Large crowd looking at the burned body of Jesse Washington, 18-year-old African American, lynched in Waco, Texas, May 15, 1916
The murder of black boys George Armwood on October 18, 1933, and Emmett Till on August 28, 1955, by white mobs comprising men, women, and children stunned well-meaning people – black or white. However, this piece, involving 17-year-old mentally unstable youth Jesse Washington by another white mob on May 15, 1916, will send chills down the spine.
It must be noted that white mobs could level any charge against a Black man or woman and then have others accost him with just reason or otherwise. So in that spirit, between 1890 and 1920, the reports suggest about 3,000 African Americans were killed by lynch mobs, especially in the Southern United States of Florida, Georgia, Mississippi, and Texas.
James Allen in a BBC documentary submitted, having been accused of the murder of Lucy Fryer, a 53-year-old white woman whom he served in her household with an additional claim of violating her sexually, a mob could not let the justice system decide his fate rather upon being declared guilty by an all-white jury, someone in the courtroom shouted ‘get that nigger’ and with that Washington’s fate was sealed.
The mob had gathered at the backstairs where jailers were escorting Washington. The account continues that a chain was thrown around his neck and then retrieved from the jailers. He was then hanged on a tree before some 10,000 Waco, Texas white folks.
But the ordeal was not over. Allen who has collected a photographic record of violence in the south and has encountered horrifying photos of lynched Blacks in family albums of ordinary southern families revealed that thousands of postcards were made from Jesse Washington’s lynching, beating, and setting on fire where they were sold door-to-door, at markets and at chemist stores in Waco. Although lynching was regular against Blacks, Fred Gildersleeve, a Waco-based professional photographer’s photos of the ongoing acts showed in gruesome detail the desecration of human life.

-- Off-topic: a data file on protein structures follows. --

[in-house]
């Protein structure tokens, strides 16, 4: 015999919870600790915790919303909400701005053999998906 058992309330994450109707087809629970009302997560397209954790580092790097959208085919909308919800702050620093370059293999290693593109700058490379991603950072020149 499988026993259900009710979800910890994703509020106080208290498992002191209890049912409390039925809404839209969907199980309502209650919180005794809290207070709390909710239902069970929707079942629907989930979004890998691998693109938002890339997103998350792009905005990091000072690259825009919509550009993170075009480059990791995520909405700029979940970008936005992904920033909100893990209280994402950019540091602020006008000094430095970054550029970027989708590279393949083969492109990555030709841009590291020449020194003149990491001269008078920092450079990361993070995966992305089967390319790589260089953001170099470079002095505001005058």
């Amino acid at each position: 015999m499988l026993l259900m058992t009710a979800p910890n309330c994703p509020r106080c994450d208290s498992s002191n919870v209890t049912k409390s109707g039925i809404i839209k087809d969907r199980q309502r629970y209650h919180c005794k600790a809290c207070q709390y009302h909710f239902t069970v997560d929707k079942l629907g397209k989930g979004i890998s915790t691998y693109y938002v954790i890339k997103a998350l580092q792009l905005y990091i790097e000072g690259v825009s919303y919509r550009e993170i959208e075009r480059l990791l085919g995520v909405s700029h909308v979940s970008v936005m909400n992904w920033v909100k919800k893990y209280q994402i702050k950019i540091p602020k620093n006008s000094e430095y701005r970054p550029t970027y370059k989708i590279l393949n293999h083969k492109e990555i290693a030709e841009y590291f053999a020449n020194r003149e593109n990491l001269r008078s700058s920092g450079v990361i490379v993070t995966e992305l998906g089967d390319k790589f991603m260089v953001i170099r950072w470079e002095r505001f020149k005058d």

Allen further gives us the loss of humanity which had blanketed the Waco, Texas residents when he adds the cheering at Washington’s lynching and roasting was that similar at a football match. He notes when the poor youth attempted climbing up the tree, his fingers were cut off one-by-one and with a prepared bonfire below, he was dragged into the fire and then elevated on the tree to prevent immediate death so by that cruel process, Washington was roasted alive for two hours much to the cheers of the spectators. A member from the crowd also cut off his member and such was his fate till the boy breathed his last.
“After his death, his body was then taken to Robinson, Texas, which was the hometown of Fryer and a large African-American population. The charred and mangled body of Washington hung from a utility pole in front of a blacksmith’s shop until a McLennan County Constable took his remains down and buried them. Washington’s unclaimed remains were later buried in a local potters field.”
When the news became national knowledge, newspapers around the United States condemned the act as did papers in London. The National Association for the Advancement of Colored People (NAACP) hired Elisabeth Freeman to investigate. Her report led NAACP co-founder and editor W. E. B. Du Bois to publish an in-depth report featuring photographs of Washington’s charred body in ‘The Crisis’, and the NAACP featured his death in their anti-lynching campaign.
A photograph of the lynching of Jesse Washington in progress. May 15, 1916,
For certain, Washington if he indeed murdered Mrs. Fryer as some accounts suggest there was no independent verification, had to be penalized but in no civilized society should a man be wrestled from the hands of those he was in lawful custody and then taken through such an inhuman ordeal. Other observers note that George Fryer, the deceased’s husband could well have murdered his wife.
If anything positive arose from the outrage the Washington lynching caused, it was according to historians that his death helped alter the way lynching was viewed. That it had to be done away with.
On the centenary of the event, in May 2016, the mayor of Waco held a formal ceremony to apologize to Washington’s descendants and the African-American community. A historical marker has been installed to memorialize the lynching.